To be fair, VMware has a free version of its mid-market product in beta and this software stacks up well against Virtual Server.
One thing to keep in mind is that Microsoft does not really have an answer to VMware's high-end ESX Server product at this time. It won't until the hypervisor-based product comes out near the end of the decade. So, er, VMware has a big cushion.
However, Microsoft's moves and the increasing traction of the free, open source Xen hypervisor are going to make life more difficult on VMware, particularly in the large Windows market.
"With so many free, near-free, and built-in product out there, it's going to be increasingly tough for a standalone virtualization company to make money - especially if you look out 18 months or so," Illuminata analyst Gordon Haff told us.
And that brings us to the third bit of the puzzle.
Microsoft uses something called the Virtual Hard Disk file format to capture virtual server images and pass them around physical boxes. It happens to have licensed this technology to open source specialist XenSource - the leading user of Xen.
Microsoft has not granted a similar license to VMware for rather obvious reasons, and VMware is not too happy with the direction things are taking.
So, VMware announced today that it has opened up its own virtual machine disk format and made it free of charge. "The virtual machine disk format specification describes and documents the virtual machine environment and how it is stored," the company said. "Patch, provisioning, security, management, backup and other infrastructure solutions for virtual machine environments all heavily depend on the virtual machine disk format. Based on this dependency, having an open and unrestricted virtual machine disk format is critical to the broad-based development of new solutions and value-add for virtual environments."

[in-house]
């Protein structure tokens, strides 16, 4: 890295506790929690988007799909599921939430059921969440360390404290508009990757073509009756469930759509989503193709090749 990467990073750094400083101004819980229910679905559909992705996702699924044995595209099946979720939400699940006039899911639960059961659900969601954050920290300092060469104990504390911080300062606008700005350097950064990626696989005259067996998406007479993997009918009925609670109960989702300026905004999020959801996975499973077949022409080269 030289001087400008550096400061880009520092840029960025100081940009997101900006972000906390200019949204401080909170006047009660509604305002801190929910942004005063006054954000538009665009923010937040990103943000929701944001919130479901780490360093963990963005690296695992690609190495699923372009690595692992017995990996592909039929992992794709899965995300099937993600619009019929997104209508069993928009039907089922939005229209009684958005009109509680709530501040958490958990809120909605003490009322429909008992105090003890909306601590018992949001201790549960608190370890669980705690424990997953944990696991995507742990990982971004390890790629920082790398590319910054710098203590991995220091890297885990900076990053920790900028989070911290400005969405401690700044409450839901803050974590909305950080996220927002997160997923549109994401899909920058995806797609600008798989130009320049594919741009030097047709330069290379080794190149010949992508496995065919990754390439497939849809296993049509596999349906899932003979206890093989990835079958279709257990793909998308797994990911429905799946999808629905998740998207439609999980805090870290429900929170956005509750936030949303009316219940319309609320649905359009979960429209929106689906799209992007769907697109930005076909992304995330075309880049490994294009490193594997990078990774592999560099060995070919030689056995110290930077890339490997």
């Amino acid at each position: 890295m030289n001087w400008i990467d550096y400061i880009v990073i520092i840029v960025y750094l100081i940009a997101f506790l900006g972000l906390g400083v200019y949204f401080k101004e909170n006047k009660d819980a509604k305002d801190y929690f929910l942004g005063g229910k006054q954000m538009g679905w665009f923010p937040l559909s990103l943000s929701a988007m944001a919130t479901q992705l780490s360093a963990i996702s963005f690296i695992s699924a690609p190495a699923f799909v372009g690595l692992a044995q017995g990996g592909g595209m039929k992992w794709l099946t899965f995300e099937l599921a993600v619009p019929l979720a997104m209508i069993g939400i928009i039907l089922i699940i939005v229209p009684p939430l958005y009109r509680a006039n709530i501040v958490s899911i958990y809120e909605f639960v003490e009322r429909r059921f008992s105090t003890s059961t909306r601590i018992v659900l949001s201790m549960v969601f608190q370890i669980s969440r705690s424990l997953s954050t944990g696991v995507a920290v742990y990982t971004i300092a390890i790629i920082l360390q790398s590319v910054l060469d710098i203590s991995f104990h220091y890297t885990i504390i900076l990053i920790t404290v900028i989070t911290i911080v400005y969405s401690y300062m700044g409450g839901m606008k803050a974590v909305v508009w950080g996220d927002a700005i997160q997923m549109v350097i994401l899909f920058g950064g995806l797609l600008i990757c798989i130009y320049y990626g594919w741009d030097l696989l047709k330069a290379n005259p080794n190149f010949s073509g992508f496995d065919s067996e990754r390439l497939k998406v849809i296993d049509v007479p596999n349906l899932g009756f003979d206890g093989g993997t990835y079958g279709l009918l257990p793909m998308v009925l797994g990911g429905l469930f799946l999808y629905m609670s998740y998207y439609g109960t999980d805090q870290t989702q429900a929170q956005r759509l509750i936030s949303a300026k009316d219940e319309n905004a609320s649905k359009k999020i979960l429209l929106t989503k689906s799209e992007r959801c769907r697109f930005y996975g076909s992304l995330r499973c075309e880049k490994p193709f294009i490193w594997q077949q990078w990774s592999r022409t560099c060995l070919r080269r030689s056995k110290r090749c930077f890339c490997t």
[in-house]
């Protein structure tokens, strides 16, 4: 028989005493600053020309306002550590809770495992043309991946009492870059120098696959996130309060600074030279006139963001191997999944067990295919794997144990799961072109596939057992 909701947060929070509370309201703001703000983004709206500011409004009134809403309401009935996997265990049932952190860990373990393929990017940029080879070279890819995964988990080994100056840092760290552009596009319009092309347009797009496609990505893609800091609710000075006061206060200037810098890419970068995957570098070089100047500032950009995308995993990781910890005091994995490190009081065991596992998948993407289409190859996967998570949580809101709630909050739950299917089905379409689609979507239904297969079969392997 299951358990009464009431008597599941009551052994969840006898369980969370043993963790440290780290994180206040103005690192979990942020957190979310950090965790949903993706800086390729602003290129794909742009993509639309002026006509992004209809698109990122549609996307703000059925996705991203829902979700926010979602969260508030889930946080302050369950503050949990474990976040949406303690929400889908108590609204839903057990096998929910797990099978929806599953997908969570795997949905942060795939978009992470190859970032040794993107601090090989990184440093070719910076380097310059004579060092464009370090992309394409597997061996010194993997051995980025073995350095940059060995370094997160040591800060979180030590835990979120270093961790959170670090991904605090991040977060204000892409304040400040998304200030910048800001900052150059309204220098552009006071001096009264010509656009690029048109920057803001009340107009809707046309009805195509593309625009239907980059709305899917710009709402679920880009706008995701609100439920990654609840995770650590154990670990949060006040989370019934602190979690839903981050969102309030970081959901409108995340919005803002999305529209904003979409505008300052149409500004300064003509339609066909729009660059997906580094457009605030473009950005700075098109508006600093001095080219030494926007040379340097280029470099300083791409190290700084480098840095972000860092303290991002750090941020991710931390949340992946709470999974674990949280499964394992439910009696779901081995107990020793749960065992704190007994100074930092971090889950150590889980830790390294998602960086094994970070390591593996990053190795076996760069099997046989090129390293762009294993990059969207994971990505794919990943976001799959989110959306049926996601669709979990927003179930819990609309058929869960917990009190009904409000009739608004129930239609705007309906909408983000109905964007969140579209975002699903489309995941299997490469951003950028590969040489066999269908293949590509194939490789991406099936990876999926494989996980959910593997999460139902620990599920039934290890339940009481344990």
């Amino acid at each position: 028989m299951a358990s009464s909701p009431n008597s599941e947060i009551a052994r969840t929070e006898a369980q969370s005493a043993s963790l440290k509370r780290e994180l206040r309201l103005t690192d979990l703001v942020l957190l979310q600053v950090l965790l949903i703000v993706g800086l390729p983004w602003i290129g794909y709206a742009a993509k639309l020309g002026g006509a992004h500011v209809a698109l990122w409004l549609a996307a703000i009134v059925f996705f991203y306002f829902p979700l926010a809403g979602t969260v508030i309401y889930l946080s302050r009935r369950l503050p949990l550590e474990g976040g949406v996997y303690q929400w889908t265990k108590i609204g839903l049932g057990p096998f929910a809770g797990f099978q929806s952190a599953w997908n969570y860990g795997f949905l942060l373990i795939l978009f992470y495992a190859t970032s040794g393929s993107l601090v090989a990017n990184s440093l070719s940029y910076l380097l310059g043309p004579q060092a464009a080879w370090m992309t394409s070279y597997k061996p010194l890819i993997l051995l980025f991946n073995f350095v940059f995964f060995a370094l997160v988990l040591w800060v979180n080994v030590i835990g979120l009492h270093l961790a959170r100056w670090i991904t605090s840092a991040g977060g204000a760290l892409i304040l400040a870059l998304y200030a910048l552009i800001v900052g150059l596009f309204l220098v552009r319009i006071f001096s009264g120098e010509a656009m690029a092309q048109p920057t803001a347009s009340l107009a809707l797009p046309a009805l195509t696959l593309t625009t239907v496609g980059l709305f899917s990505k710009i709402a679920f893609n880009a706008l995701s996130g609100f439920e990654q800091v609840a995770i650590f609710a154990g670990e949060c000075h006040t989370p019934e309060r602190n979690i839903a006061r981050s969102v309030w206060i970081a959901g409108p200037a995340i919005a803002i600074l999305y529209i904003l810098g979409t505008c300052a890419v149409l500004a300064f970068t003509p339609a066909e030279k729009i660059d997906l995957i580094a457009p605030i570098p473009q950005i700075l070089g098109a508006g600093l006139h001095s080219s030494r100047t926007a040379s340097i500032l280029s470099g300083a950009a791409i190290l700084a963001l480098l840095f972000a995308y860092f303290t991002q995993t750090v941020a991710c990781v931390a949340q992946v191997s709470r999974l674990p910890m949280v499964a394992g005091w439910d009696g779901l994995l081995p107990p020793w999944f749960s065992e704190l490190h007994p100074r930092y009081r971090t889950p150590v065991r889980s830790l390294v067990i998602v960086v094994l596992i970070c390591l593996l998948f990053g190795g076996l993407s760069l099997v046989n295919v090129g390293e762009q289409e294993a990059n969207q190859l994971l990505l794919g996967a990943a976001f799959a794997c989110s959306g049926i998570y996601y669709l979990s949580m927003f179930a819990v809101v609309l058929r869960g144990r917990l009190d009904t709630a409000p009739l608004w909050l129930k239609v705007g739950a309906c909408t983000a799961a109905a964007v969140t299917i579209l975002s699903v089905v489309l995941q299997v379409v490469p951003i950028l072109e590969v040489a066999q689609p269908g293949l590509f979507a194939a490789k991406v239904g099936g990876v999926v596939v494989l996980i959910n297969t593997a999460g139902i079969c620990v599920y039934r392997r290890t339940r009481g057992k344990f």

VMware's chief Diane Greene went so far as to start a new blog just to have a go at Microsoft's manoeuvering on the file format front.
Today's moves show quite clearly that Microsoft knows it has an inferior product at the moment and needs to stop customers from defecting to VMware and Xen and to stop potential customers from experimenting with the rival virtualization packages. Without a hypervisor-based product, Microsoft can't come close to matching Xen on performance and it's years behind VMware from a product maturity standpoint. Microsoft can really only cater to mid-market customers, which happens to be a huge market in the Windows arena.
With all the delays around its server virtualization products, Microsoft had to do something drastic. And, in fact, its move to free is the biggest blow against VMware's lucrative model to date - at least from a marketing standpoint.
VMware, however, still brings in more than $100m per quarter from its products, while Microsoft and XenSource bring in a few bucks here and there.
You can tell that VMware has become a major target for Microsoft and Xen and one that they're willing to go after together.
If you weren't paying attention to server virtualization, today's announcements should wake you up. Another battle for your operating system is on in a massive, massive way. And it's getting ugly quick.
You can find out more about Microsoft's moves from the Beast itself over here. ®